To be human is to be complicated – a fact that, despite all of us being intrinsically aware of it, can get overlooked when we’re thinking about our favourite music. We often expect our songwriters to inhabit one emotion, one way of being and react with surprise when they spill over into something else. Case in point: the wonder expressed when people realised the devastatingly sad songs that made up Phoebe Bridgers’ debut album ‘Stranger In The Alps’ also possessed belly laugh-inducing bits of wicked humour.
Rather than write specifically and single-mindedly about being down in the dumps, the LA musician pens songs about life and all of its intricacies and contradictions. There is sadness in her light and playfulness in her dark. The things she documents might include relationship break-downs and complicated familial ties but then she’ll twist things up and crate magic out of surreal dreams or her love of Elliott Smith.
“We can be anything,” Bridgers offers on ‘Halloween’, one of the more hushed, musically fragile songs on her second solo album ‘Punisher’. In the song, it’s an outstretched hand to a soon-to-be ex, but it doubles as a mantra for existing. The 25-year-old takes her own advice on the rest of the record, allowing herself to feel, not feel; dream, or stay rooted in the harsh light of reality.
On ‘Garden Song’, she escapes into a vivd other world, one where she’s ominously serene as she hints at burying “your skinhead neighbour” in her garden. Seconds later, she’s reminiscing about hopping fences at botanical gardens as a teen and delivering one of the album’s most stunning lyrics: “The doctor put her hands over my liver/She told me my resentment’s getting smaller.” By the song’s end, Bridgers is softly satisfied, repeating, “I’ve got everything I wanted” until the dream fades.
She’s back in it a couple of songs later, though, when the album’s title track carries her into a cocoon of plucked strings, gentle piano and fragments of burbling electronics. “What if I told you I feel like I know you/But we never met?” Bridgers whispers, referring to Elliott Smith, one of her heroes. “And here everyone knows you’re the way to my heart/Hear so many stories of you at the bar.” As she drifts around LA, past Smith’s old house and 24-hour pharmacies, she imagines what she’d do if she met him. “I can’t even open my mouth,” comes her conclusion. “Wouldn’t know where to start, wouldn’t know when to stop.”
Bridgers is great when she’s in her head, voyaging through her imagination, but she’s even better when she’s writing about real life. ‘Kyoto’, a surging rush of trumpet-driven indie rock, finds her in Japan, but only longing for home. “I wanted to see the world/Then I flew over the ocean and I changed my mind,” she cries. On ‘Graceland Too’, she describes the kind of absent-minded thoughts that accompany long drives over gorgeous folk melodies. “Predictably winds up thinking of Elvis/And wonders if he believed songs could come true.”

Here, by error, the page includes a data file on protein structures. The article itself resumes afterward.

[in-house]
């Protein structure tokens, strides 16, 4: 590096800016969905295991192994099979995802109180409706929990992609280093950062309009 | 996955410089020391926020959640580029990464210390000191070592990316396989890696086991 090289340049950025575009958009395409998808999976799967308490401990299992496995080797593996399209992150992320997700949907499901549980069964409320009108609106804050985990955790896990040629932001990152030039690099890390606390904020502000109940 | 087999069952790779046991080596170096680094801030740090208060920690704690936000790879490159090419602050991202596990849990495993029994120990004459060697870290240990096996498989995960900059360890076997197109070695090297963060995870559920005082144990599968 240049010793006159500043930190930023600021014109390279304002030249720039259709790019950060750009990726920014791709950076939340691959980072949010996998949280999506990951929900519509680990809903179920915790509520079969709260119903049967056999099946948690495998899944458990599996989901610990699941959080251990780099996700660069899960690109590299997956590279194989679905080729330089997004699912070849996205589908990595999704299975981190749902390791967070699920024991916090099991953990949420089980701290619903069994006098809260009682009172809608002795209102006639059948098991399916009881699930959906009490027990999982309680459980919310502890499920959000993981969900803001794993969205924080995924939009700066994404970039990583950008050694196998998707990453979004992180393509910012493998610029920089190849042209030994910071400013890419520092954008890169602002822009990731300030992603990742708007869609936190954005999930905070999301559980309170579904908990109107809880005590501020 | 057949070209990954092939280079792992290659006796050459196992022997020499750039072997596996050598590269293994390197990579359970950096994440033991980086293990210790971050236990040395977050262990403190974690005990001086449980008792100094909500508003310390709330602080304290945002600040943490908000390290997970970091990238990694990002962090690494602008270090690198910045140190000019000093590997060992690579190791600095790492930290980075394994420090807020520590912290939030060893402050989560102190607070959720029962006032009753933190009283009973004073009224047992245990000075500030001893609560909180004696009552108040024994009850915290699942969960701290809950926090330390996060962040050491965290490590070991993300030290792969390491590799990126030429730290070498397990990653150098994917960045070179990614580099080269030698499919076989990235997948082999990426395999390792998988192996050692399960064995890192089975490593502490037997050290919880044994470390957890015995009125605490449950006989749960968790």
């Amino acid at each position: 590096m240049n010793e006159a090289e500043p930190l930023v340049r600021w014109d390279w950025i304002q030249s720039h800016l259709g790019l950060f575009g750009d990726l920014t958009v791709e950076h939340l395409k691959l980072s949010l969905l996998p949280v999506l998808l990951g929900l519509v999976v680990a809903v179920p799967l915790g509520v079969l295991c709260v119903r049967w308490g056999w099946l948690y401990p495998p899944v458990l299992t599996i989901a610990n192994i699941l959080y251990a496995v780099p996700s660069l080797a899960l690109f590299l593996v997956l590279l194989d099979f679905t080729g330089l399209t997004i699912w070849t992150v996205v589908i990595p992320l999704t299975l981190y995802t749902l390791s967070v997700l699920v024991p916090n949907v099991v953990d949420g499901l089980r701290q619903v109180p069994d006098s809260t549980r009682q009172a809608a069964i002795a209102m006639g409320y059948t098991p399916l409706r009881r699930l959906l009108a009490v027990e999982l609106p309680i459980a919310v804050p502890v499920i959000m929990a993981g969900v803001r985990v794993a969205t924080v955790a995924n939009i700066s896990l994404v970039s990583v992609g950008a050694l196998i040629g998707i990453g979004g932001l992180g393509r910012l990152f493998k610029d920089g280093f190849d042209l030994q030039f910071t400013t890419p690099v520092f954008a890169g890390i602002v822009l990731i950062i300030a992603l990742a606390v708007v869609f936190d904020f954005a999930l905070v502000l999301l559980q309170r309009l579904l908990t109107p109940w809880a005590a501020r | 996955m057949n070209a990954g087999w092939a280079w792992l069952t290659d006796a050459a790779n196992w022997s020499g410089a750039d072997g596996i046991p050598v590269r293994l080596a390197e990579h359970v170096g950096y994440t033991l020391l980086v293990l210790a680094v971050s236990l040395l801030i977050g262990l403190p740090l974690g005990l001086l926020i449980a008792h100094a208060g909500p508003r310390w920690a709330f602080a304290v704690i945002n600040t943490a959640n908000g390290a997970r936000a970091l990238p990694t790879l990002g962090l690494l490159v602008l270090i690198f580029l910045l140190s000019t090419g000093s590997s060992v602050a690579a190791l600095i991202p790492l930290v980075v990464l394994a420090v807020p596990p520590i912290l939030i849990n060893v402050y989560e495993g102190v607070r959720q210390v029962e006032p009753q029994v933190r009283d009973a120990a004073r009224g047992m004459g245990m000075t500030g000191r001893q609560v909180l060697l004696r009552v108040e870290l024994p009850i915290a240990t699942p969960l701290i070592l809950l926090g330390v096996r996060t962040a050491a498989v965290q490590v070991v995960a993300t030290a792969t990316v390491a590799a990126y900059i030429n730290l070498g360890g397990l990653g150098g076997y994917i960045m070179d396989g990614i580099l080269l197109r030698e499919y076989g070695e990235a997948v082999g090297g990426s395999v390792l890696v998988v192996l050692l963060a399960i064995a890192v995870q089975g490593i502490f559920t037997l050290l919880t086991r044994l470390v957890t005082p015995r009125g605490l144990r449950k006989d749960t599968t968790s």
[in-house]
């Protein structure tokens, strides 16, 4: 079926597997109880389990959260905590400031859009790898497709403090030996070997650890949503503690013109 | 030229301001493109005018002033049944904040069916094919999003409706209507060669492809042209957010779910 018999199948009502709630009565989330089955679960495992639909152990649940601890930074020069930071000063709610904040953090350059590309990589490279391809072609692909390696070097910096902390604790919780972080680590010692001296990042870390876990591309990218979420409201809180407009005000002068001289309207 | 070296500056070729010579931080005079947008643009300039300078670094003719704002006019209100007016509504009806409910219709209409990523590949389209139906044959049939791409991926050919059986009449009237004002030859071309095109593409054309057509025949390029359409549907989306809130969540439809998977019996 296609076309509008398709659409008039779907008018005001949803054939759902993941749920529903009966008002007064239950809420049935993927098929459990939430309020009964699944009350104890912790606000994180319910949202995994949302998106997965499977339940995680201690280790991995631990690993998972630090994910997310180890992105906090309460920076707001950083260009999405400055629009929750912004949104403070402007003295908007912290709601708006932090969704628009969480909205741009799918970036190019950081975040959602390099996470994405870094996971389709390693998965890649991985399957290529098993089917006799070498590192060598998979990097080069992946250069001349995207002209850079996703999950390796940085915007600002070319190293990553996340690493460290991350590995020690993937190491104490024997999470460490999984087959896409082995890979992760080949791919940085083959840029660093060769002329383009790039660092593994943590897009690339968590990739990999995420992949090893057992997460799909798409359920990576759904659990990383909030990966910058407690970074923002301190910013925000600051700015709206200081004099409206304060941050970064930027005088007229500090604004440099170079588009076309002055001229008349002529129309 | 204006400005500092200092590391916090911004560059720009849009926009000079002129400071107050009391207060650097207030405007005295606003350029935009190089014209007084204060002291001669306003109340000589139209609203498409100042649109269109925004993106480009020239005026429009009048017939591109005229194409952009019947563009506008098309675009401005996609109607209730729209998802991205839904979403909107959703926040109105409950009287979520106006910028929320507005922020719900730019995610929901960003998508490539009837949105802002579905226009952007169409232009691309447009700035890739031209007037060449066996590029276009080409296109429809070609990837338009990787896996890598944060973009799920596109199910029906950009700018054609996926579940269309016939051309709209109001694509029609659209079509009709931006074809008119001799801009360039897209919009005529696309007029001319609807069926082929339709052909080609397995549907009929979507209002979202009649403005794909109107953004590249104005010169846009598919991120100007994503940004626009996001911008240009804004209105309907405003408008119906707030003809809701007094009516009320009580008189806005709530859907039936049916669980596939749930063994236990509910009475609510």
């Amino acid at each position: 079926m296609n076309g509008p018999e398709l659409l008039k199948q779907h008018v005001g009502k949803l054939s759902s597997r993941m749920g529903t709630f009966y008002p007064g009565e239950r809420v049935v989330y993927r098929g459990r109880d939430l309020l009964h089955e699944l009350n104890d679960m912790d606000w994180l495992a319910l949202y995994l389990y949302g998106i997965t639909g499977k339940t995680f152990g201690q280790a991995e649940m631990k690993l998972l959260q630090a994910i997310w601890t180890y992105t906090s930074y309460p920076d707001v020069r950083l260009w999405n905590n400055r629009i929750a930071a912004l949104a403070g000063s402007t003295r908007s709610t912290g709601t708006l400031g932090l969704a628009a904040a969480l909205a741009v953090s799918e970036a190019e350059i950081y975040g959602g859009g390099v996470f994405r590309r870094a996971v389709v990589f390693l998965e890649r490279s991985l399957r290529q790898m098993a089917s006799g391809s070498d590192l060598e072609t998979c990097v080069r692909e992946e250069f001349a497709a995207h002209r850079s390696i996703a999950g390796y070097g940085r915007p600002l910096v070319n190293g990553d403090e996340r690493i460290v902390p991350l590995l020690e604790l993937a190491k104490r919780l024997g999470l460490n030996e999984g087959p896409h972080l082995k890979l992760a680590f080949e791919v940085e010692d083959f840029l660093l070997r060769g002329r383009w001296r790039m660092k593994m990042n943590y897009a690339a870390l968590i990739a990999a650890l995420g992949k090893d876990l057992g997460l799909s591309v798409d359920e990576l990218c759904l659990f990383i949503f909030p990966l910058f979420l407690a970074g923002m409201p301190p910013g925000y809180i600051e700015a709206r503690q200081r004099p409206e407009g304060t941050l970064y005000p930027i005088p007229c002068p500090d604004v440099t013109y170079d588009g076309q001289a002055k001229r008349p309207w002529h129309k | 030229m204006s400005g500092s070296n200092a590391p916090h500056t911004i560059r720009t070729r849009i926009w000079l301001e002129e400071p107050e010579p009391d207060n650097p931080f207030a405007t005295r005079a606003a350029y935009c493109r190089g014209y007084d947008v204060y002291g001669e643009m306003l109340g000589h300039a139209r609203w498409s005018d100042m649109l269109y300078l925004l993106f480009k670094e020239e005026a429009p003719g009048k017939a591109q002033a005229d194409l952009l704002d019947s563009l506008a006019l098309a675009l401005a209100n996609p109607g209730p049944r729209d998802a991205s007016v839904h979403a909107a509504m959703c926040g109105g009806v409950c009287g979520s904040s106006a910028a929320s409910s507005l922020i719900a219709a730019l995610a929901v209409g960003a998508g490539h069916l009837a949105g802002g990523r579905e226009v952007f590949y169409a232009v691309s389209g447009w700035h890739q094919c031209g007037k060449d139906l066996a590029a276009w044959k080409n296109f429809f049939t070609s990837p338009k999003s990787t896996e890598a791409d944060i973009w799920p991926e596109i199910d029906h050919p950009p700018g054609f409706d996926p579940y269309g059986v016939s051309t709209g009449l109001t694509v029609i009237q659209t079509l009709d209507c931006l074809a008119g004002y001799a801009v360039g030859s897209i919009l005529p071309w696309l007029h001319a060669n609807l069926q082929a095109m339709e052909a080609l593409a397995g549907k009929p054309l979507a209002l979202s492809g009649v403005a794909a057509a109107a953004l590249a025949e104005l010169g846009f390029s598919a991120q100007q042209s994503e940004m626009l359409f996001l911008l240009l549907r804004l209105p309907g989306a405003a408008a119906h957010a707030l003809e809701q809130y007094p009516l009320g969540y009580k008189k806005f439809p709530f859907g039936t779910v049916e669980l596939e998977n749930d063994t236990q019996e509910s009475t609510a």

There are moments when the musician’s lyrics hit like a punch in the gut, their simplicity and directness masking the power behind them. “You couldn’t have stuck your tongue down the throat of somebody who loves you more,” she tells a crush on the brushed acoustic strums of ‘Moon Song’. “So I will wait for the next time you want me/Like a dog with a bird at your door.” Her songwriting is effortlessly three-dimensional, elevating everyday occurrences into poetic majesties. “But you had to go, I know, I know, I know,” she sighs on ‘I Know The End’. “Like a wave that crashed and melted on the shore.”
That song marks ‘Punisher’’s grand finale and it encompasses much of what Bridgers is about – quiet ruminations on being alive that sometimes explode into something bigger, louder, grander. “I’m not afraid to disappear,” she sings, the delicate guitar lines that opened the song frantically building into a cacophony of noise. “The end is near!” she and a group of all-star friends (including Conor Oberst, her boygenius bandmates Lucy Dacus and Julien Baker, Warpaint’s Jenny Lee Lindberg and more) chant, triumphantly welcoming the apocalypse. Even in the face of the end of the world, Bridgers has time to remind us she’s not just the poet laureate of heartbreak – after the music comes to a halt, she’s left comically spluttering through hoarse, hushed screams.
Bridgers has spoken about growing more confident in her songwriting in the years since ‘Stranger In The Alps’ and ‘Punisher’ sparkles with quiet self-assurance. So it should – it’s one of the year’s most beautiful records so far; a poignant tribute to life’s twists and turns.